VANCOUVER, British Columbia Influenza epidemics are more likely to sweep the globe when the sun develops spots and sends its excess energy barreling toward Earth, according to Canadian researchers.
"Epidemics are four times as likely during solar maxima," said Ken Tapping, a solar physicist with the National Research Council, pointing to the striking correlation between flu pandemics and the peaks of the 11-year sunspot cycle, also known as the solar maximum.
He and two colleagues have compared flu and solar records dating back to 1729 and found a statistically significant connection. There were flu epidemics, some of them fatal to millions of people, in 1729, 1830, 1918, 1957, 1968 and 1977, years when solar activity and flares bombarded the Earth with extra radiation and cosmic rays.
There also were close correlations in other years, but they were not as pronounced. The probability of the matches happening by chance is less than 2 percent, the researchers say in a report to appear in the Canadian Journal of Infectious Diseases.
The research was done by Tapping; Dr. Rick Mathias of the University of British Columbia, an epidemiologist, and Dr. Dave Surkan, a physician. They said they are at a loss to explain the connection, and Tapping warned it could be "completely spurious." But he said the numbers are so compelling that they decided to publish the results so others can explore their findings.
"Even though things like this sound a bit strange at the start, when you look around, you find lots and lots of evidence that the sun is playing games in our environment," Tapping said.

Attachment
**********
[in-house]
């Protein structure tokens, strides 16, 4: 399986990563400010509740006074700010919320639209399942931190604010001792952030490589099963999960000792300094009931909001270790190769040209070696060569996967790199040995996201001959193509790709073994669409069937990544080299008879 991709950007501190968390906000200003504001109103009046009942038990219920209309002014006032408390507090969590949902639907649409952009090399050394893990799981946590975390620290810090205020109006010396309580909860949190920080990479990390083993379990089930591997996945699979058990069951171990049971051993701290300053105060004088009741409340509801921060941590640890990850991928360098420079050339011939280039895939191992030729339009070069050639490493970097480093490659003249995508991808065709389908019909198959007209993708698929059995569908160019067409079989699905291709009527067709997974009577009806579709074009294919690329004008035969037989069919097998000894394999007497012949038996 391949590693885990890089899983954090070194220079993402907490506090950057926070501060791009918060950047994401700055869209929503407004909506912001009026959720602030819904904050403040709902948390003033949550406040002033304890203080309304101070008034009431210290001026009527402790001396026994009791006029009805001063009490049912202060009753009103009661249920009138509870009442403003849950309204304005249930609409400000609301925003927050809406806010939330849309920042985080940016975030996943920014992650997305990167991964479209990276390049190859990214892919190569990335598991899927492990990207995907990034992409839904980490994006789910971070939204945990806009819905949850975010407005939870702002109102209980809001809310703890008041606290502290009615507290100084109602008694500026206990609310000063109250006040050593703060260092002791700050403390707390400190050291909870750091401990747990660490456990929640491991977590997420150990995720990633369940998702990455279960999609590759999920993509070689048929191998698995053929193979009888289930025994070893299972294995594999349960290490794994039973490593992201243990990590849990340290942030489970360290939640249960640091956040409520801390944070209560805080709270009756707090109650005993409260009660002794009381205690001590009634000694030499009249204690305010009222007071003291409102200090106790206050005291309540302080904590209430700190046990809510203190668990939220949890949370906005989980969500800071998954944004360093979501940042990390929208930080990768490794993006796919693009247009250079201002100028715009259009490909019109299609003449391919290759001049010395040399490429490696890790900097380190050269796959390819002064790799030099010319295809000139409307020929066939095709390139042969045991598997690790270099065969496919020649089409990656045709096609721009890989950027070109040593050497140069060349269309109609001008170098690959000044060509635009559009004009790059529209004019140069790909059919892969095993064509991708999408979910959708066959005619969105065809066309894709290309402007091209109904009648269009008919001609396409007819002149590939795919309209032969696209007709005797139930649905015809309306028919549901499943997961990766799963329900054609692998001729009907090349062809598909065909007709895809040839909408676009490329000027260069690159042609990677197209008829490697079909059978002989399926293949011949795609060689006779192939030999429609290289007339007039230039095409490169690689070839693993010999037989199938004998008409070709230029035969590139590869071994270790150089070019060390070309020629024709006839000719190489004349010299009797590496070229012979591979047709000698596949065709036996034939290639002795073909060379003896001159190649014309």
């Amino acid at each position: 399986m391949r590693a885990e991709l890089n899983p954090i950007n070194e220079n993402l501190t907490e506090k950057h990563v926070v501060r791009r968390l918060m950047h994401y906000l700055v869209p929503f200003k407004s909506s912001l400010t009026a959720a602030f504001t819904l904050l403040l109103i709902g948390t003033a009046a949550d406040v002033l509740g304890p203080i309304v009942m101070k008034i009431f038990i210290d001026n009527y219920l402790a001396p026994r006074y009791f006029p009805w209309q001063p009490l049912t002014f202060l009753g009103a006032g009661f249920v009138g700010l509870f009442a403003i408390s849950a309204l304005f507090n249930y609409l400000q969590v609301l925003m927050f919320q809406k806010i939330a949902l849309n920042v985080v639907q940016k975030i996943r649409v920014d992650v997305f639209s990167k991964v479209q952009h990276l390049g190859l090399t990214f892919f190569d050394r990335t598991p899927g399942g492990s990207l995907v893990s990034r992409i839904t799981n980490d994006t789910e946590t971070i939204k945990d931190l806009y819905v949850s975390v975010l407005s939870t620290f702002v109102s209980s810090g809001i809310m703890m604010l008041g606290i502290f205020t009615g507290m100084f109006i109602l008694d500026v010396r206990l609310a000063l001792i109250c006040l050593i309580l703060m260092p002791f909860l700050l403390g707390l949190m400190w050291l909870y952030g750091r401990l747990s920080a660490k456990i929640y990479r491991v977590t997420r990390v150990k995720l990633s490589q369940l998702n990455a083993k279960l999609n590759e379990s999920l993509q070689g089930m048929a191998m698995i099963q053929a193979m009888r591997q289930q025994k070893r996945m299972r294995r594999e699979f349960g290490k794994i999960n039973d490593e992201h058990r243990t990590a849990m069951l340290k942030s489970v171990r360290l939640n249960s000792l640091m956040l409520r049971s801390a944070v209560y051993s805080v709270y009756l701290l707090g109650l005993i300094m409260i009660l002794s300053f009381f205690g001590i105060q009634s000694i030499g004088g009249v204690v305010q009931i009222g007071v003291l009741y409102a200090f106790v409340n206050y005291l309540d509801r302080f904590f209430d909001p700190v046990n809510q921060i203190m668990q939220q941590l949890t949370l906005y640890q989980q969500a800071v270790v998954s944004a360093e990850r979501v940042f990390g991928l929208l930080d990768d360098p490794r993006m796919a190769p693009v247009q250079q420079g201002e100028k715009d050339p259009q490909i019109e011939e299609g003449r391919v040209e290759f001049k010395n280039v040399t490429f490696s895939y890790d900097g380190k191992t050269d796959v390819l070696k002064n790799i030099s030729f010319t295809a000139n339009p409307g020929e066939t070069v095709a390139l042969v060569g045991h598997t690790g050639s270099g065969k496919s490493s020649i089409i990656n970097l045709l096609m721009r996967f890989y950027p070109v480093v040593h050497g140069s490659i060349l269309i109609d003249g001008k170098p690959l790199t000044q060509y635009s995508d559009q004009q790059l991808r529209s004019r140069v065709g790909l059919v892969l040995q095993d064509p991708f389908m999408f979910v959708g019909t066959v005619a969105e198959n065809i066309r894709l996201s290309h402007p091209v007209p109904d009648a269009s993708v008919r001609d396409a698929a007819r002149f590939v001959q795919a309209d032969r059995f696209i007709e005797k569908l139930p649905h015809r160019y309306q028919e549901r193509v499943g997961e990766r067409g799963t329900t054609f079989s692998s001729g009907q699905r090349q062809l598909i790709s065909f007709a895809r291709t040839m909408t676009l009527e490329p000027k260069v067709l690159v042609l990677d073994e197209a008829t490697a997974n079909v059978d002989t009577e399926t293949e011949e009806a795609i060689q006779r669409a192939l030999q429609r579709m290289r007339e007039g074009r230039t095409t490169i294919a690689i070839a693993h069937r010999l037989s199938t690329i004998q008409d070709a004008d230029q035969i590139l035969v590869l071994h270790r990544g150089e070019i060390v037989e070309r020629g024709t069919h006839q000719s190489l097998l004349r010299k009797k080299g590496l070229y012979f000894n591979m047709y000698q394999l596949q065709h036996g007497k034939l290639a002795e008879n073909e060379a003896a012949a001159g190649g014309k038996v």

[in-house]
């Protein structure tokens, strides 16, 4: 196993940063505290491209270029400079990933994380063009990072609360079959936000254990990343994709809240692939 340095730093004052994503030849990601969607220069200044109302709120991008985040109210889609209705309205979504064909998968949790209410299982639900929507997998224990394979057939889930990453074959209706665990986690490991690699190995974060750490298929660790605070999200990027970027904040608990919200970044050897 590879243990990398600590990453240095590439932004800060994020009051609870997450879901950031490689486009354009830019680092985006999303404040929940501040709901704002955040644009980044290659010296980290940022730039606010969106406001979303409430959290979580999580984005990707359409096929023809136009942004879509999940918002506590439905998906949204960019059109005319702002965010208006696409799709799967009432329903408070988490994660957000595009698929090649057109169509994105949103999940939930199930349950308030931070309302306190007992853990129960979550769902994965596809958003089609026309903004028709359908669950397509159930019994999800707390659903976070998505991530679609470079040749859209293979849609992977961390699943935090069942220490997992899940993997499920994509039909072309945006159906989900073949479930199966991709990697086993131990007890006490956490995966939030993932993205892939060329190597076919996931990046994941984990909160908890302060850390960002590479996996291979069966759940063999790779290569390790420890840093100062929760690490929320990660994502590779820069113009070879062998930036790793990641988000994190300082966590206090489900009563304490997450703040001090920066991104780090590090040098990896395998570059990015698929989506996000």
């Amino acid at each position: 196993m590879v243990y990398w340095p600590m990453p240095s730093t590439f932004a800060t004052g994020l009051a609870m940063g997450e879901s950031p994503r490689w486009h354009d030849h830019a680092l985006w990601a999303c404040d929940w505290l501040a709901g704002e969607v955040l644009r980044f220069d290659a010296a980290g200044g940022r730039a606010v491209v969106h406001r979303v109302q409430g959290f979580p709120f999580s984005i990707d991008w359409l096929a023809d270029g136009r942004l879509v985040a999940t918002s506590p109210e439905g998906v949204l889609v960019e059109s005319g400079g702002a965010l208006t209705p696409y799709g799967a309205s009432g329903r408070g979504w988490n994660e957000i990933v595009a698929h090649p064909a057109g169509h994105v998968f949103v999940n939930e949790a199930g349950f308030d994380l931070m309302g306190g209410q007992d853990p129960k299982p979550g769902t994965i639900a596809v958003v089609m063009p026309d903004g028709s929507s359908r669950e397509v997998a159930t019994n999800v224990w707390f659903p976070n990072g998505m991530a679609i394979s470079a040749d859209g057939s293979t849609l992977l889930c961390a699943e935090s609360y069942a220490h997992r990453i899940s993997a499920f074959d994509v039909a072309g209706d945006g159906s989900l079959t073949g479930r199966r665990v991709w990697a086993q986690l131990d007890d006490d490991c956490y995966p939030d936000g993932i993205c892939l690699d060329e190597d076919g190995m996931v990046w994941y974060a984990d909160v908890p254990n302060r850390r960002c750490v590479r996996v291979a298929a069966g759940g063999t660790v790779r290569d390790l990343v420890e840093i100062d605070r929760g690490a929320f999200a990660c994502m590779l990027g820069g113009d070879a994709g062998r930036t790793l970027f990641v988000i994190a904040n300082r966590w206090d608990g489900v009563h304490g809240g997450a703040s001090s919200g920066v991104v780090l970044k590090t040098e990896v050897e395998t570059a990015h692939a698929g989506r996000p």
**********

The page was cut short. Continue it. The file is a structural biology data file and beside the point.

These games get much more intense during the solar maximum, when the sun-and the sunspots that develop on its surface-release pent-up energy with the force of millions of hydrogen bombs and send clouds of radiation and searing hot gas hurtling toward Earth.
Such storms can warp Earth's outer atmosphere, set off spectacular aurora borealis displays, induce powerful magnetic currents in ground- based power lines and damage communications satellites.
The sun is also brighter at the peak of the sunspot cycle, and the amount of ultraviolet radiation hitting Earth increases, Tapping said, noting that the solar cycle is evident in tree rings and sea sediments. Tree and plankton growth is enhanced at the height of the solar cycle. There have also been suggestions that fish are more plentiful in the sea and crops grow better during that time.
Tapping, who heads the solar monitoring program at the NRC observatory near Penticton, and his colleagues offered no explanation for the connection between sun and flu in their research paper. Tapping was reluctant to speculate on how flu viruses might be affected, or mutate, as a result of increased solar activity. "We just don't know," he said.